Scientists Sue EPA Over Advisory Board Changes

Administrator’s Directive Defies the Law, Undermines Science Americans Depend On

Published Jan 23, 2018

WASHINGTON (January 23, 2018)—Today, a group of scientists filed suit against the U.S. Environmental Protection Agency (EPA) for changing the makeup of its advisory boards to limit the participation of scientists from academia and nonpartisan non-profit organizations. EPA Administrator Scott Pruitt announced in October that he would exclude anyone from serving on any of the 23 EPA scientific advisory boards if they had received EPA grants to fund any of their research. The directive is arbitrary, without any factual or legal grounding, and violates the Federal Advisory Committee Act, which requires advisory committees to be fairly balanced and protected from inappropriate influence by the appointing authority, according to the lawsuit. As the suit explains, the open exchange of accurate scientific information is a touchstone of a functioning democracy.

The lawsuit was filed in the United States District Court for the District of Massachusetts by Protect Democracy, a nonpartisan nonprofit organization, and the law firm Jenner & Block, representing the Union of Concerned Scientists and Dr. Elizabeth A. (Lianne) Sheppard, professor at the University of Washington School of Public Health.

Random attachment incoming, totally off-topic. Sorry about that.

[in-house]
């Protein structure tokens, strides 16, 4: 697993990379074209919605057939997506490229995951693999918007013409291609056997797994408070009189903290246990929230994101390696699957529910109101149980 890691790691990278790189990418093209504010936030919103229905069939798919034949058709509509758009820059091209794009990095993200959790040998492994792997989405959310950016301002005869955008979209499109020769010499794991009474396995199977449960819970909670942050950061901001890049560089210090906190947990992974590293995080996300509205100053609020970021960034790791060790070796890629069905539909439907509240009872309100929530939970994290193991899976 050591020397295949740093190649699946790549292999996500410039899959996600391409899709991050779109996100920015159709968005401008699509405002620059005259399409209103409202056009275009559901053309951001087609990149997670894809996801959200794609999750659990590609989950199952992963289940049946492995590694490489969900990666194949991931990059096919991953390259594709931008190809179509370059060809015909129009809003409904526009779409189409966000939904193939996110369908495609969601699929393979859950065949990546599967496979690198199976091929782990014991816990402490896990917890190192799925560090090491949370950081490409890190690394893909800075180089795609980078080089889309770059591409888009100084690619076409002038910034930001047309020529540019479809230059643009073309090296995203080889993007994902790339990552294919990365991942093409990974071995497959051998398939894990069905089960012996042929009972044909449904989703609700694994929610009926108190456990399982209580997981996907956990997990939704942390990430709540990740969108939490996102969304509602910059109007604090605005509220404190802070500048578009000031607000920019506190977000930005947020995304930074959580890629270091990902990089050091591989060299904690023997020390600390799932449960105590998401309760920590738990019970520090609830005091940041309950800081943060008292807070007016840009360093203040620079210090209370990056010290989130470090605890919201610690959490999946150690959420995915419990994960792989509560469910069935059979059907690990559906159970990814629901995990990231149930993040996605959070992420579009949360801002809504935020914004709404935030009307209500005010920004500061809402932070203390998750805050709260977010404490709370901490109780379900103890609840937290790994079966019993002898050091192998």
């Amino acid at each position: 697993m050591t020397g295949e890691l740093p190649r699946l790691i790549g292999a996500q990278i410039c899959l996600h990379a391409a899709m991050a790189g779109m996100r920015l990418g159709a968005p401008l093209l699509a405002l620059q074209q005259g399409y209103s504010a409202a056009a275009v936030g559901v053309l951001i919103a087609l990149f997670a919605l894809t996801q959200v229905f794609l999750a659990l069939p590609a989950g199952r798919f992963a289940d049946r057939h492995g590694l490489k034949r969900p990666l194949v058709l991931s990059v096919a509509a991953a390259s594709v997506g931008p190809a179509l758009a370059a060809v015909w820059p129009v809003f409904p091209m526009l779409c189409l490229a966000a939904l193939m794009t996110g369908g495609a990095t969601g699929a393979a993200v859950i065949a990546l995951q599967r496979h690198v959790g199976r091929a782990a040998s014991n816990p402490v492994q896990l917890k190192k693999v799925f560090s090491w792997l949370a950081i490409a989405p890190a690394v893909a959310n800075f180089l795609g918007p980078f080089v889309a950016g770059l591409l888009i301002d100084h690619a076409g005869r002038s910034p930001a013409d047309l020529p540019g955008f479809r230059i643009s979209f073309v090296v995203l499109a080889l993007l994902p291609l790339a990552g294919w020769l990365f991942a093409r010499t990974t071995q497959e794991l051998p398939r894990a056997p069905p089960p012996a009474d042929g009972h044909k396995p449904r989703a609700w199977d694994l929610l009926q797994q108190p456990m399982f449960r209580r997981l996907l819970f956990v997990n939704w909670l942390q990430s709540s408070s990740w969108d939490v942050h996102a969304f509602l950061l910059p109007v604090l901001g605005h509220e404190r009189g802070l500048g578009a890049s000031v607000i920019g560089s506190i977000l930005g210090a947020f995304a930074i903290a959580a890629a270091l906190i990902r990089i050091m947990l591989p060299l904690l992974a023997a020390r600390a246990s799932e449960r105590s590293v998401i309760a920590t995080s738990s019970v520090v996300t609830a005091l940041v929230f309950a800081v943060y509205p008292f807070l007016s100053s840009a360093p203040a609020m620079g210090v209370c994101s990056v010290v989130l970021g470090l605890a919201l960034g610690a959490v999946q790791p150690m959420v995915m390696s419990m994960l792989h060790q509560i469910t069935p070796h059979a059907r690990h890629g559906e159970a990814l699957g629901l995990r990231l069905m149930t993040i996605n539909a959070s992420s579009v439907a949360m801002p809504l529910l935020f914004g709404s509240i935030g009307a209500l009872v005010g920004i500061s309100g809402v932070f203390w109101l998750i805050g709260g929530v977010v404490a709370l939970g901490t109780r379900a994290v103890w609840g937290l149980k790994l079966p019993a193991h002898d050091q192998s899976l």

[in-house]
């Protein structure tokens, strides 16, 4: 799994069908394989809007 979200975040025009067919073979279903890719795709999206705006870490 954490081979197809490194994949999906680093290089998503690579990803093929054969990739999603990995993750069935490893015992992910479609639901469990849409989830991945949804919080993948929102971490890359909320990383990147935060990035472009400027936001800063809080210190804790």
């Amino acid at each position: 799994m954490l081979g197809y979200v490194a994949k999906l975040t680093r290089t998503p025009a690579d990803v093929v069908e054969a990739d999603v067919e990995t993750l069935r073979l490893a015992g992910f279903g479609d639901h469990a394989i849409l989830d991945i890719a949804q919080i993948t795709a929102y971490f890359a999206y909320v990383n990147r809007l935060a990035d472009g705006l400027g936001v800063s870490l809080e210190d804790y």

“This is an abuse of power and an affront to the scientific integrity of the EPA and the federal government.” said Joshua Goldman, senior legal analyst for the Union of Concerned Scientists. “This directive singles out scientists from the nonprofit and academic sector—recognized experts in their field who want to serve the public—and asks them to choose between public service and their scientific work. It’s another example of this administration’s hostility to independent scientific input and basing policy on impartial and balanced scientific evidence. The directive inherently prevents the agency from receiving independent scientific advice, and erects unnecessary barriers to scientists who want to use their expertise to serve the public.

“The EPA hasn’t bothered to make the case for why EPA grants create a conflict of interest. Mr. Pruitt simply can’t justify this decision, especially when there are no such restrictions on scientists who get funding from the industries the EPA oversees.”

The lawsuit is vital because undermining scientific advisory committees weakens an important check on the administration’s decisions.

“Anti-democratic governments thrive on obfuscating truth and seeking to suppress scientists and other authoritative voices that offer accurate information,” said Protect Democracy counsel Jamila Benkato. “The EPA’s directive is one more example of the administration’s assault on facts.”

The directive unfairly excludes scientists from the role they should play in policymaking, according to the plaintiffs.

“I am committed to serving on federal advisory committees because I believe this is one of the most effective ways for me to use my scientific expertise to promote public health,” said Dr. Sheppard. “This directive forces me to choose between my own work and my commitment to the public.”

The lawsuit asks the court to overturn Pruitt’s directive and prevent EPA staff from implementing the directive.

“When we ban America’s top scientists from providing their expertise to the EPA, we all suffer,” said Goldman. “EPA advisory boards examine vital questions, like what makes for unsafe levels of pollution in the air and the amount of chemical exposure that constitutes a health risk. EPA rules need to be based on the best available science. This directive fundamentally undermines the EPA’s ability to carry out its mission of protecting all Americans.”